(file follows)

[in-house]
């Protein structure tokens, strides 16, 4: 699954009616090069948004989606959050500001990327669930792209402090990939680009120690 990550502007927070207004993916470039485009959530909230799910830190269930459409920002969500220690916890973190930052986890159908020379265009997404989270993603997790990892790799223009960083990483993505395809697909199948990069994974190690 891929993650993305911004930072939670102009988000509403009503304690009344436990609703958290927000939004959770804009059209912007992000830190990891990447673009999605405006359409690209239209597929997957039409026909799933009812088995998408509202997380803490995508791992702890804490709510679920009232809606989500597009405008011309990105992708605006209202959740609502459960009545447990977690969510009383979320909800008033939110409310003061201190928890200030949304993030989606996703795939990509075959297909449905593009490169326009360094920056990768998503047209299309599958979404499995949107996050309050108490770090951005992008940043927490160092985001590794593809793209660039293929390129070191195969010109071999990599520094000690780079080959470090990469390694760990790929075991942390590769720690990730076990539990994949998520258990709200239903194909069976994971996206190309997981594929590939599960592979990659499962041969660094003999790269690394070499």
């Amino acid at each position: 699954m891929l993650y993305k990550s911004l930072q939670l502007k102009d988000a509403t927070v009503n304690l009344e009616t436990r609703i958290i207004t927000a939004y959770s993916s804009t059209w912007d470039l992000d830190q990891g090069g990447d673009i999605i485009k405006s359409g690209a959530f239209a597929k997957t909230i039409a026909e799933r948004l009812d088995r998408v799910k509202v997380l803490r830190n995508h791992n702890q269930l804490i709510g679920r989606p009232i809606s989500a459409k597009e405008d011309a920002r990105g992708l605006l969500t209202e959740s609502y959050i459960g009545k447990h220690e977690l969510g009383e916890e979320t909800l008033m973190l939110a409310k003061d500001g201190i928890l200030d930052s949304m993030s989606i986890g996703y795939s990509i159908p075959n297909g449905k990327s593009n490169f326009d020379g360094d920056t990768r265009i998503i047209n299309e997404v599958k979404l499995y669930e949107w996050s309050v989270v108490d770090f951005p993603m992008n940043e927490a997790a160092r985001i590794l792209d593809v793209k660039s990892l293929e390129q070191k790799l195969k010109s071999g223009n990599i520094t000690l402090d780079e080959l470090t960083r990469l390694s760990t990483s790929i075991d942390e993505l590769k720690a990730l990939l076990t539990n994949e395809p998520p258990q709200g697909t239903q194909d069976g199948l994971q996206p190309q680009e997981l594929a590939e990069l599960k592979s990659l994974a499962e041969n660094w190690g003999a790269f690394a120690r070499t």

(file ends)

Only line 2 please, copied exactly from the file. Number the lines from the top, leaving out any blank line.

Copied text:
């Protein structure tokens, strides 16, 4: 699954009616090069948004989606959050500001990327669930792209402090990939680009120690 990550502007927070207004993916470039485009959530909230799910830190269930459409920002969500220690916890973190930052986890159908020379265009997404989270993603997790990892790799223009960083990483993505395809697909199948990069994974190690 891929993650993305911004930072939670102009988000509403009503304690009344436990609703958290927000939004959770804009059209912007992000830190990891990447673009999605405006359409690209239209597929997957039409026909799933009812088995998408509202997380803490995508791992702890804490709510679920009232809606989500597009405008011309990105992708605006209202959740609502459960009545447990977690969510009383979320909800008033939110409310003061201190928890200030949304993030989606996703795939990509075959297909449905593009490169326009360094920056990768998503047209299309599958979404499995949107996050309050108490770090951005992008940043927490160092985001590794593809793209660039293929390129070191195969010109071999990599520094000690780079080959470090990469390694760990790929075991942390590769720690990730076990539990994949998520258990709200239903194909069976994971996206190309997981594929590939599960592979990659499962041969660094003999790269690394070499």